You have reached your limit of free articles this month.

Enjoy unlimited access to

Starting at just 99¢ for 8 weeks.


  • ePAPER

You have read of premium articles.

Get unlimited access to all of our breaking news, in-depth coverage and interactive features. Starting at just 99c for 8 weeks.


Welcome to

Your source for Clark and Champaign counties’ hometown news. All readers have free access to a limited number of stories every month.

If you are a News-Sun subscriber, please take a moment to login for unlimited access.

Mental Health Services CEO stepping down

The top executive at Mental Health Services for Clark and Madison Counties recently announced plans to leave his position.

Mental Health Services has begun a search to replace Dr. James Perry, who has been the CEO of the organization for 33 years. He will remain in his position until his successor is named.

Perry said his departure does not mean he’s retiring.

“I will continue to work. I just want to lessen my workload. I’ll do clinical work elsewhere,” Perry said.

MHS Board of Trustees Chair Marilyn Krieder said Thursday that trustees have interviewed internal candidates for the position and expect to name his successor in 30 to 45 days.

Krieder said replacing Perry will be difficult.

“We have some huge shoes to fill,” Krieder said.

Perry was instrumental in plans to build the new $10 million mental health facility that began in last June, offering in-patient and out-patient services downtown.

Officials decided to move from the former Mercy Medical Center campus several years ago after learning of Springfield Regional Medical Center plans to open a facility downtown.

The mental health facility is now located at 474 N. Yellow Springs St. and works cooperatively with Springfield Regional to provide mental health services to patients across the region.

Mental Health Services provides care for individuals of all ages with schizophrenia, bi-polar disorder, depression and other mental health issues. Perry said MHS provides walk-in treatment, recovery services, emergency care and day care programs for those with psychiatric disorders.

Roselin Runnels, a spokeswoman for the Mental Health Recovery Board, said Perry was involved in the capital campaign to build the new facility and has seen the agency through legislative changes.

“He’ll be hard to replace,” Runnels said.

Perry said when he began working with Mental Health Services about 150 to 160 mentally ill Clark County patients were treated in regional state hospitals. Now, only a few are in state hospitals, he said.

Krieder said Perry had the vision to see where mental health care was headed and understands the needs of the community.

She said trustees have decided against conducting a nationwide search for Perry’s replacement, but are instead seeking someone who understands the mental health community in Ohio.

“We need someone who knows the operation and the funding of an Ohio community mental health agency because of the changes in funding coming down through the state of Ohio,” Krieder said. “There’s always a redistribution of funding and they will need to be able to respond in a way that we will continue to be able to provide the service people in our community need.”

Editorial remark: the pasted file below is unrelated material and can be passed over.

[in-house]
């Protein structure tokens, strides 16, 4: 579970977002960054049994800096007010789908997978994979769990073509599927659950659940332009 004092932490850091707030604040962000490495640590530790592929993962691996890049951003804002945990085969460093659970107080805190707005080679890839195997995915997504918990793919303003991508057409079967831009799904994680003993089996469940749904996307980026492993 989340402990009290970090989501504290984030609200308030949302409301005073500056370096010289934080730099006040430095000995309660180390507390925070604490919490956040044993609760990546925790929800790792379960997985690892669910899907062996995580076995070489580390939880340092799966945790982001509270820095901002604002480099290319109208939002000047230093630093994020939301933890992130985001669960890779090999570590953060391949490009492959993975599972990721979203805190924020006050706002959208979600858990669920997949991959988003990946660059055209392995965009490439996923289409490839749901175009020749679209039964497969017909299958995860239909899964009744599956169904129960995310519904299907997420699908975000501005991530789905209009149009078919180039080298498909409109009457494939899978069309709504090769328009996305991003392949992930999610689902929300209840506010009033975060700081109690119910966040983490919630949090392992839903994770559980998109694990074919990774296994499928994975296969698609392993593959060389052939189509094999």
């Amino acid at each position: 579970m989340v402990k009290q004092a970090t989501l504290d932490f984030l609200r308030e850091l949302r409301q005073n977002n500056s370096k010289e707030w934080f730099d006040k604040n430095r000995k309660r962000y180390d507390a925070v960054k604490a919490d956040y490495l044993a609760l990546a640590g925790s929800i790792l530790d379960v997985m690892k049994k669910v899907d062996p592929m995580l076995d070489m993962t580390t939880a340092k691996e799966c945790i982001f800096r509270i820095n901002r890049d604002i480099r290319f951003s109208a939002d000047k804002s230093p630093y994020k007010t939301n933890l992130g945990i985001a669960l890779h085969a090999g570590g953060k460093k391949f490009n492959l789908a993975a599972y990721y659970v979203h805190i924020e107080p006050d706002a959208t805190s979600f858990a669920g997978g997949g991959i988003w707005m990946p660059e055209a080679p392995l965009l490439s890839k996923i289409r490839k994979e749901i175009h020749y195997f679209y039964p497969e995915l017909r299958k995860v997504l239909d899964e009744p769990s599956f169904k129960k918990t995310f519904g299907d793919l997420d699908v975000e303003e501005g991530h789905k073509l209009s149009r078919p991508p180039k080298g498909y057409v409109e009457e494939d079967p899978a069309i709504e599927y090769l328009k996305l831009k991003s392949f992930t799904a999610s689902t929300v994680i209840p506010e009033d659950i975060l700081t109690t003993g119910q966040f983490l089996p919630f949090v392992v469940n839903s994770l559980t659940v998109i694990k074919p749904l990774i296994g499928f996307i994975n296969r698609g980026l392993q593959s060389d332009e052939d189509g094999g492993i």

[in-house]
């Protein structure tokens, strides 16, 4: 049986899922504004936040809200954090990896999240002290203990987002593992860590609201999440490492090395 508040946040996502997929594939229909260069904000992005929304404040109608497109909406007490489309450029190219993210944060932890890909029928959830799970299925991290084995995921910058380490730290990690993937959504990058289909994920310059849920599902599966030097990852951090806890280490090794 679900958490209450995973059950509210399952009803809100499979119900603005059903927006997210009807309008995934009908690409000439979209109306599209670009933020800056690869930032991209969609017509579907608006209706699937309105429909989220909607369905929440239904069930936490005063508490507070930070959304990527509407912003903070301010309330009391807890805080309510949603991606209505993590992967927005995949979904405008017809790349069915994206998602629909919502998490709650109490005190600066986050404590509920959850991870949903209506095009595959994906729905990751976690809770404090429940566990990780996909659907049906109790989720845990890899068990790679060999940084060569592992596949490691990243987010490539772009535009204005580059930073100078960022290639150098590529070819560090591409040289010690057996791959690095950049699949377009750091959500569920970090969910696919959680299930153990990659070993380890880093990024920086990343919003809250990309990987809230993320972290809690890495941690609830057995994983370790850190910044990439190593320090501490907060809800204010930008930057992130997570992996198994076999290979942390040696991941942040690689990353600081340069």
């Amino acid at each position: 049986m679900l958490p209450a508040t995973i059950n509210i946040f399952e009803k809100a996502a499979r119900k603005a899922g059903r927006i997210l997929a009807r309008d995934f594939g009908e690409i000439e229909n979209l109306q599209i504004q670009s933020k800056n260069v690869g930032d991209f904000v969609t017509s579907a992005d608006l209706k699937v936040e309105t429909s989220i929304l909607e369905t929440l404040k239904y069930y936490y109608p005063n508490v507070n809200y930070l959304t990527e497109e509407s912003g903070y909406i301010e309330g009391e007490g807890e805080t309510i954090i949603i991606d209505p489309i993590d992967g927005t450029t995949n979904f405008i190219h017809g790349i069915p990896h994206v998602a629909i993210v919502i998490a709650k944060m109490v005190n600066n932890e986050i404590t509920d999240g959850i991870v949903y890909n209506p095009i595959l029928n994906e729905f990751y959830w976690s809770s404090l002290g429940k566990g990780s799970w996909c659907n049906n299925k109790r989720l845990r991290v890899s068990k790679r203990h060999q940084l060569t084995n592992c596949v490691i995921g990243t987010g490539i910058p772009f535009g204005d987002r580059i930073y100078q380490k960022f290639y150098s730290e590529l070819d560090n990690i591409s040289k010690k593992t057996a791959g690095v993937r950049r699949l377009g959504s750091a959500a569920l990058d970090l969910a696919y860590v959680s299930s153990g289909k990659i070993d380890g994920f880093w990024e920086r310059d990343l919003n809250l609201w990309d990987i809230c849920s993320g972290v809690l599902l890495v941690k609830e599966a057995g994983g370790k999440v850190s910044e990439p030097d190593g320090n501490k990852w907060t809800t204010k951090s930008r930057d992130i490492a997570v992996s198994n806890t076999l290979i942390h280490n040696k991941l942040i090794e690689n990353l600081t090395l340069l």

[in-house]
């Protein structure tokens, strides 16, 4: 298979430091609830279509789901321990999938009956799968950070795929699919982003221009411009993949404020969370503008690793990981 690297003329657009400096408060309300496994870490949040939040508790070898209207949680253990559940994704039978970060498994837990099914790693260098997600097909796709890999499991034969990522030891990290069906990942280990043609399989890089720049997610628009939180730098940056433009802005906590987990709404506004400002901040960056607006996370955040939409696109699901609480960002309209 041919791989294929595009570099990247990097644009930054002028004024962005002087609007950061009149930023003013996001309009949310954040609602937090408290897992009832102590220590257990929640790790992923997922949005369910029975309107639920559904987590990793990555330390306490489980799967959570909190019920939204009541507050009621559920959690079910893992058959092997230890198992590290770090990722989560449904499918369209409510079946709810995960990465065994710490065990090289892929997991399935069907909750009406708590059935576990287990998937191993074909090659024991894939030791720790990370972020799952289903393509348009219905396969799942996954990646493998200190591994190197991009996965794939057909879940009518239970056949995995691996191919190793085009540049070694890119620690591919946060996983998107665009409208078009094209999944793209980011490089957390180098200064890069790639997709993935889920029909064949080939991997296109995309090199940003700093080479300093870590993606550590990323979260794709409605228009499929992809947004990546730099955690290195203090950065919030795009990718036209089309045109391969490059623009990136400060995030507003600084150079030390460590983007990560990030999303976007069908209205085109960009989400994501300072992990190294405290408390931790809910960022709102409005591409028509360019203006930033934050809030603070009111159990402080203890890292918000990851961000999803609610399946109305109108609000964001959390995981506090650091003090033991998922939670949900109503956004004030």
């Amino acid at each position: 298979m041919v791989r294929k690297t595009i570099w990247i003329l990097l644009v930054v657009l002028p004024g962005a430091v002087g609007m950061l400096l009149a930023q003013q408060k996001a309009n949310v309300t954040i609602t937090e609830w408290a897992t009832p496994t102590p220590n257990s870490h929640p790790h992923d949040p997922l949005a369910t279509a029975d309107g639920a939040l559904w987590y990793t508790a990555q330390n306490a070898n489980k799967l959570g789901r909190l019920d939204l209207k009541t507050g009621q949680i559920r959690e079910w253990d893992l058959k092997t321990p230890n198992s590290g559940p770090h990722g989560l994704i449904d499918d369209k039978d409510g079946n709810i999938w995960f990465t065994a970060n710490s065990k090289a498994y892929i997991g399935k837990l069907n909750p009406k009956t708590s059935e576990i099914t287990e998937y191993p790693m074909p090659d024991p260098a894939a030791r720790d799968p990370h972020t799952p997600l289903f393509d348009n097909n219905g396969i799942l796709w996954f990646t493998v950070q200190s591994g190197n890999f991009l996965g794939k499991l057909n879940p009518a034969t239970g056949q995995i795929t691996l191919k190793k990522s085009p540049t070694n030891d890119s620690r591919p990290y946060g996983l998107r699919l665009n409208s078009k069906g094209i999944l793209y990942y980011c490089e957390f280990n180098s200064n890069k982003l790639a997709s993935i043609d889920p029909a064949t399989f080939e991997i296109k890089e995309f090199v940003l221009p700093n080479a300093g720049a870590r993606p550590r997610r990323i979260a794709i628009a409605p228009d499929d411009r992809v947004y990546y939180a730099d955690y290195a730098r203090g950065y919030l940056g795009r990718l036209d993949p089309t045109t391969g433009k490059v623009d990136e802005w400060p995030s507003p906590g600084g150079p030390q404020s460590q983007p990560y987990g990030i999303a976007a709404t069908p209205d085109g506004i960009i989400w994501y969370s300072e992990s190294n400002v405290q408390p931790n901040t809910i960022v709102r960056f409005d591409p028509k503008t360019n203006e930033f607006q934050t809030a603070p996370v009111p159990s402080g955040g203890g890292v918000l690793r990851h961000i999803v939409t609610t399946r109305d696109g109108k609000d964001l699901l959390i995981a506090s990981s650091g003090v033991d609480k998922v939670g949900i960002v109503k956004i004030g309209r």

Reader Comments ...

Next Up in News

U.S. overdose deaths doubled from 1999; Ohio in Top 5
U.S. overdose deaths doubled from 1999; Ohio in Top 5

The rate of fatal overdose deaths in the United States has more than doubled since 1999, rising from 6.1 deaths per 100,000 people to 16.3 deaths per 100,000 in 2015, according to a new report from the Centers for Disease Control and Prevention. RELATED: Employers track medication use to combat abuse That was faster than the rate of suicides...
Clark County Municipal Court cases
Clark County Municipal Court cases

CASES CALLED THURSDAY INCLUDED: Bonnie Jean Arnold, 40, of 816 W. High St., use and possession of drug paraphernalia, guilty, 30 days jail, credit for time served. Jerry Lee Bennett, 44, of 2744 Upper Valley Pike, #34, child endangering, dismissed. Clifford Cowan Jr., 39, of 1884 Clay St., violation of temporary protection order amended to menacing...
Eric Elwell: More wild temperature swings expected in March
Eric Elwell: More wild temperature swings expected in March

You’ve likely heard the weather lore, “in like a lion, out like a lamb,” or vice versa when referring to the month of March. The saying came from the normal idea that March is normally such a changeable one in which we can see warm spring-like temperatures or late-season snowstorms. But it seems like we have jumped ahead a month with...
What time will President Trump speak before Congress? What will he say; is it live-streamed?
What time will President Trump speak before Congress? What will he say; is it live-streamed?

President Donald Trump will speak before a joint session of Congress on Tuesday, where, according to the White House, he will touch on plans for overhauling the tax code and talk about repealing and replacing Obamacare. Trump will also reassure Americans that he won’t seek any changes to Social Security or Medicare, administration officials said...
State: More than 100 non-citizens have voted in Ohio
State: More than 100 non-citizens have voted in Ohio

A total of 821 non-citizens have registered to vote in Ohio over the past five years — 126 of whom actually cast ballots — Ohio Secretary of State Jon Husted announced today. Husted’s office has since 2013 reviewed election data to identify non-citizens on voter rolls. The 386 non-citizen voters found this year are added to 145 in...
More Stories